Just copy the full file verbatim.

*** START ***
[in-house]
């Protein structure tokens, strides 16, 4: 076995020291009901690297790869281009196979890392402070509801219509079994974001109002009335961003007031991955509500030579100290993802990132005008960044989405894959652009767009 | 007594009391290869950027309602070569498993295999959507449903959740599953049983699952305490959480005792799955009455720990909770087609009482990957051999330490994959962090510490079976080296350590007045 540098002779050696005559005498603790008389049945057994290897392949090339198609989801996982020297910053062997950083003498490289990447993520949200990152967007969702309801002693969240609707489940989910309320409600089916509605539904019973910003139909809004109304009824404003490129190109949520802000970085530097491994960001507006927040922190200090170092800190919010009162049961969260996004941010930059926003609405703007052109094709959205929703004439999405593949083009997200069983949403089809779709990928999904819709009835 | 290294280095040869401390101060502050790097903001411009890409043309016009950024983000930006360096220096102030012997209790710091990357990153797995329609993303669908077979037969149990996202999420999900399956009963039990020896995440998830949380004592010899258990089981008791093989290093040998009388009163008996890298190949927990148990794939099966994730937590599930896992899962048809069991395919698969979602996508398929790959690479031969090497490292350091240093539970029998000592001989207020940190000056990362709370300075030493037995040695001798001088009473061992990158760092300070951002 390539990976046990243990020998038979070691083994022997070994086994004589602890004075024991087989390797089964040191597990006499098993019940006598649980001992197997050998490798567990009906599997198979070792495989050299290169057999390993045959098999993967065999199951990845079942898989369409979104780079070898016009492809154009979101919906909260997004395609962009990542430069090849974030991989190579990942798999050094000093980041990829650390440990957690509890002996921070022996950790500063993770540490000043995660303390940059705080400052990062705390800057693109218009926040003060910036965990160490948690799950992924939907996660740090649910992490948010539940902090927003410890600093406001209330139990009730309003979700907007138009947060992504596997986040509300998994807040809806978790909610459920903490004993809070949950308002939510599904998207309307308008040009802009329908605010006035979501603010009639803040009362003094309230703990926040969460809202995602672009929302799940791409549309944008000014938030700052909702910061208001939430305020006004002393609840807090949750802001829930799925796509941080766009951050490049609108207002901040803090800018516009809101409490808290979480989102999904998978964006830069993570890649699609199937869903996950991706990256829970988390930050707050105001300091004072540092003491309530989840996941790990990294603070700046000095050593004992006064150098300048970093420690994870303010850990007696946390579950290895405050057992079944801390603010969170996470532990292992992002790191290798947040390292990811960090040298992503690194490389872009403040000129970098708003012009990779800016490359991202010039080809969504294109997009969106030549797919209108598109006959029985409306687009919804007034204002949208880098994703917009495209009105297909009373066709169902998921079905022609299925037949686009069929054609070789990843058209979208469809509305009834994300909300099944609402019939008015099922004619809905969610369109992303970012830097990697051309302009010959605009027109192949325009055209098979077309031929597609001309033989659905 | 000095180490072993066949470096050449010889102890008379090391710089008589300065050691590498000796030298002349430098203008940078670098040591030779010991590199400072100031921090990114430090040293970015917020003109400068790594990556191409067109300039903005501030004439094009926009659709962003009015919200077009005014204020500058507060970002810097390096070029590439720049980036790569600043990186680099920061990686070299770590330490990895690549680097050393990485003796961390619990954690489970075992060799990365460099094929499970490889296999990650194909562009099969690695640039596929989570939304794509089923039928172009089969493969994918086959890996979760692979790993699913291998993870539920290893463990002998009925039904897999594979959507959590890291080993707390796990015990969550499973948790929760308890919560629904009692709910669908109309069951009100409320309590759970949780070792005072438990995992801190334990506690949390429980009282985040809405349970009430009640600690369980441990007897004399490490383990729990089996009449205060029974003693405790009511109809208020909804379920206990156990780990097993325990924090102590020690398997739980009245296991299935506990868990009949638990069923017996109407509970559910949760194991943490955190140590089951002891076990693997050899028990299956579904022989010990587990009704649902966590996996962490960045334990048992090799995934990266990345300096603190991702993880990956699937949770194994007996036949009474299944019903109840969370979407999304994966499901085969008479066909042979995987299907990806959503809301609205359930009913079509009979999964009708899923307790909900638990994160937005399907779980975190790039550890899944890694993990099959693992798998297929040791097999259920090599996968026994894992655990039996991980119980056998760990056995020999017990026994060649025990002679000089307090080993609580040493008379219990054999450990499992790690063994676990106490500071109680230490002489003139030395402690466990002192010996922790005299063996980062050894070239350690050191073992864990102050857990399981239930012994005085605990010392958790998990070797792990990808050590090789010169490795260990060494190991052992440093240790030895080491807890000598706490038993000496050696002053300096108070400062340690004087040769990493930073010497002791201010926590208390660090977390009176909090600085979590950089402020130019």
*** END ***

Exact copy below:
[in-house]
């Protein structure tokens, strides 16, 4: 076995020291009901690297790869281009196979890392402070509801219509079994974001109002009335961003007031991955509500030579100290993802990132005008960044989405894959652009767009 | 007594009391290869950027309602070569498993295999959507449903959740599953049983699952305490959480005792799955009455720990909770087609009482990957051999330490994959962090510490079976080296350590007045 540098002779050696005559005498603790008389049945057994290897392949090339198609989801996982020297910053062997950083003498490289990447993520949200990152967007969702309801002693969240609707489940989910309320409600089916509605539904019973910003139909809004109304009824404003490129190109949520802000970085530097491994960001507006927040922190200090170092800190919010009162049961969260996004941010930059926003609405703007052109094709959205929703004439999405593949083009997200069983949403089809779709990928999904819709009835 | 290294280095040869401390101060502050790097903001411009890409043309016009950024983000930006360096220096102030012997209790710091990357990153797995329609993303669908077979037969149990996202999420999900399956009963039990020896995440998830949380004592010899258990089981008791093989290093040998009388009163008996890298190949927990148990794939099966994730937590599930896992899962048809069991395919698969979602996508398929790959690479031969090497490292350091240093539970029998000592001989207020940190000056990362709370300075030493037995040695001798001088009473061992990158760092300070951002 390539990976046990243990020998038979070691083994022997070994086994004589602890004075024991087989390797089964040191597990006499098993019940006598649980001992197997050998490798567990009906599997198979070792495989050299290169057999390993045959098999993967065999199951990845079942898989369409979104780079070898016009492809154009979101919906909260997004395609962009990542430069090849974030991989190579990942798999050094000093980041990829650390440990957690509890002996921070022996950790500063993770540490000043995660303390940059705080400052990062705390800057693109218009926040003060910036965990160490948690799950992924939907996660740090649910992490948010539940902090927003410890600093406001209330139990009730309003979700907007138009947060992504596997986040509300998994807040809806978790909610459920903490004993809070949950308002939510599904998207309307308008040009802009329908605010006035979501603010009639803040009362003094309230703990926040969460809202995602672009929302799940791409549309944008000014938030700052909702910061208001939430305020006004002393609840807090949750802001829930799925796509941080766009951050490049609108207002901040803090800018516009809101409490808290979480989102999904998978964006830069993570890649699609199937869903996950991706990256829970988390930050707050105001300091004072540092003491309530989840996941790990990294603070700046000095050593004992006064150098300048970093420690994870303010850990007696946390579950290895405050057992079944801390603010969170996470532990292992992002790191290798947040390292990811960090040298992503690194490389872009403040000129970098708003012009990779800016490359991202010039080809969504294109997009969106030549797919209108598109006959029985409306687009919804007034204002949208880098994703917009495209009105297909009373066709169902998921079905022609299925037949686009069929054609070789990843058209979208469809509305009834994300909300099944609402019939008015099922004619809905969610369109992303970012830097990697051309302009010959605009027109192949325009055209098979077309031929597609001309033989659905 | 000095180490072993066949470096050449010889102890008379090391710089008589300065050691590498000796030298002349430098203008940078670098040591030779010991590199400072100031921090990114430090040293970015917020003109400068790594990556191409067109300039903005501030004439094009926009659709962003009015919200077009005014204020500058507060970002810097390096070029590439720049980036790569600043990186680099920061990686070299770590330490990895690549680097050393990485003796961390619990954690489970075992060799990365460099094929499970490889296999990650194909562009099969690695640039596929989570939304794509089923039928172009089969493969994918086959890996979760692979790993699913291998993870539920290893463990002998009925039904897999594979959507959590890291080993707390796990015990969550499973948790929760308890919560629904009692709910669908109309069951009100409320309590759970949780070792005072438990995992801190334990506690949390429980009282985040809405349970009430009640600690369980441990007897004399490490383990729990089996009449205060029974003693405790009511109809208020909804379920206990156990780990097993325990924090102590020690398997739980009245296991299935506990868990009949638990069923017996109407509970559910949760194991943490955190140590089951002891076990693997050899028990299956579904022989010990587990009704649902966590996996962490960045334990048992090799995934990266990345300096603190991702993880990956699937949770194994007996036949009474299944019903109840969370979407999304994966499901085969008479066909042979995987299907990806959503809301609205359930009913079509009979999964009708899923307790909900638990994160937005399907779980975190790039550890899944890694993990099959693992798998297929040791097999259920090599996968026994894992655990039996991980119980056998760990056995020999017990026994060649025990002679000089307090080993609580040493008379219990054999450990499992790690063994676990106490500071109680230490002489003139030395402690466990002192010996922790005299063996980062050894070239350690050191073992864990102050857990399981239930012994005085605990010392958790998990070797792990990808050590090789010169490795260990060494190991052992440093240790030895080491807890000598706490038993000496050696002053300096108070400062340690004087040769990493930073010497002791201010926590208390660090977390009176909090600085979590950089402020130019």